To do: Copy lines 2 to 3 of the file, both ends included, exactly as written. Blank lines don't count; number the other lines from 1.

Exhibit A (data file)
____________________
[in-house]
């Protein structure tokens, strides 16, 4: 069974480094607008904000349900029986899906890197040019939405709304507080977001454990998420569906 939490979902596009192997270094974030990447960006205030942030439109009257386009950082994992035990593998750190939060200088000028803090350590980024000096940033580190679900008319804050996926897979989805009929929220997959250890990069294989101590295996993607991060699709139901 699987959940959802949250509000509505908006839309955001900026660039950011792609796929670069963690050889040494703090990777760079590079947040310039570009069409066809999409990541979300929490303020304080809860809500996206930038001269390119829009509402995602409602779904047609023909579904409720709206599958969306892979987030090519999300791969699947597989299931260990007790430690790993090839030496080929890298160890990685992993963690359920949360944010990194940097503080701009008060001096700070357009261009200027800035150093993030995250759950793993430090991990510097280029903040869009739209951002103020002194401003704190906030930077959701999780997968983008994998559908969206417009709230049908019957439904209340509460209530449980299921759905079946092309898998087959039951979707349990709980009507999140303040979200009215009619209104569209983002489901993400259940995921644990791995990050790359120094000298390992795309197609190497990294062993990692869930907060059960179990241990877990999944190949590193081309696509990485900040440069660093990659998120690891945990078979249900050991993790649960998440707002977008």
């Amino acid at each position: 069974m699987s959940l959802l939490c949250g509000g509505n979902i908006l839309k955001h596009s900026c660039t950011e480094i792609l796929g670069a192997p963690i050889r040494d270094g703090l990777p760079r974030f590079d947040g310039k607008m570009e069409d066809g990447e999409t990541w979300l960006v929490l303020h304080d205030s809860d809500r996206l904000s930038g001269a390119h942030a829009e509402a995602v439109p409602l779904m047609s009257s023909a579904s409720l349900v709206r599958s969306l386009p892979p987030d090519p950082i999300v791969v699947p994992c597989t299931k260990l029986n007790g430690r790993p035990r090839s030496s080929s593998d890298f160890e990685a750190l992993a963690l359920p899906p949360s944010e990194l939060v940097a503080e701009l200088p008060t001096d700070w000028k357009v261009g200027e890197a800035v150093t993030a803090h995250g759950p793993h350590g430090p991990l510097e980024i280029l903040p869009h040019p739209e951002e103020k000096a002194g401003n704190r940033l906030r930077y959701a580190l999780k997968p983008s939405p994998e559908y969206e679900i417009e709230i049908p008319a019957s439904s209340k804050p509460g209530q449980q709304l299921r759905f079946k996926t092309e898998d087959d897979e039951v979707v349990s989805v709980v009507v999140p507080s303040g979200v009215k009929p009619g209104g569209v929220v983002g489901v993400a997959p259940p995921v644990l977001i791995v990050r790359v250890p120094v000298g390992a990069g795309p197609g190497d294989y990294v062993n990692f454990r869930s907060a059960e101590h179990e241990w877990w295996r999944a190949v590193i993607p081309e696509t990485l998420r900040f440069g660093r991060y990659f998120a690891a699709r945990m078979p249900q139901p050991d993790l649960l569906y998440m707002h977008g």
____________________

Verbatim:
């Protein structure tokens, strides 16, 4: 069974480094607008904000349900029986899906890197040019939405709304507080977001454990998420569906 939490979902596009192997270094974030990447960006205030942030439109009257386009950082994992035990593998750190939060200088000028803090350590980024000096940033580190679900008319804050996926897979989805009929929220997959250890990069294989101590295996993607991060699709139901 699987959940959802949250509000509505908006839309955001900026660039950011792609796929670069963690050889040494703090990777760079590079947040310039570009069409066809999409990541979300929490303020304080809860809500996206930038001269390119829009509402995602409602779904047609023909579904409720709206599958969306892979987030090519999300791969699947597989299931260990007790430690790993090839030496080929890298160890990685992993963690359920949360944010990194940097503080701009008060001096700070357009261009200027800035150093993030995250759950793993430090991990510097280029903040869009739209951002103020002194401003704190906030930077959701999780997968983008994998559908969206417009709230049908019957439904209340509460209530449980299921759905079946092309898998087959039951979707349990709980009507999140303040979200009215009619209104569209983002489901993400259940995921644990791995990050790359120094000298390992795309197609190497990294062993990692869930907060059960179990241990877990999944190949590193081309696509990485900040440069660093990659998120690891945990078979249900050991993790649960998440707002977008």
């Amino acid at each position: 069974m699987s959940l959802l939490c949250g509000g509505n979902i908006l839309k955001h596009s900026c660039t950011e480094i792609l796929g670069a192997p963690i050889r040494d270094g703090l990777p760079r974030f590079d947040g310039k607008m570009e069409d066809g990447e999409t990541w979300l960006v929490l303020h304080d205030s809860d809500r996206l904000s930038g001269a390119h942030a829009e509402a995602v439109p409602l779904m047609s009257s023909a579904s409720l349900v709206r599958s969306l386009p892979p987030d090519p950082i999300v791969v699947p994992c597989t299931k260990l029986n007790g430690r790993p035990r090839s030496s080929s593998d890298f160890e990685a750190l992993a963690l359920p899906p949360s944010e990194l939060v940097a503080e701009l200088p008060t001096d700070w000028k357009v261009g200027e890197a800035v150093t993030a803090h995250g759950p793993h350590g430090p991990l510097e980024i280029l903040p869009h040019p739209e951002e103020k000096a002194g401003n704190r940033l906030r930077y959701a580190l999780k997968p983008s939405p994998e559908y969206e679900i417009e709230i049908p008319a019957s439904s209340k804050p509460g209530q449980q709304l299921r759905f079946k996926t092309e898998d087959d897979e039951v979707v349990s989805v709980v009507v999140p507080s303040g979200v009215k009929p009619g209104g569209v929220v983002g489901v993400a997959p259940p995921v644990l977001i791995v990050r790359v250890p120094v000298g390992a990069g795309p197609g190497d294989y990294v062993n990692f454990r869930s907060a059960e101590h179990e241990w877990w295996r999944a190949v590193i993607p081309e696509t990485l998420r900040f440069g660093r991060y990659f998120a690891a699709r945990m078979p249900q139901p050991d993790l649960l569906y998440m707002h977008g």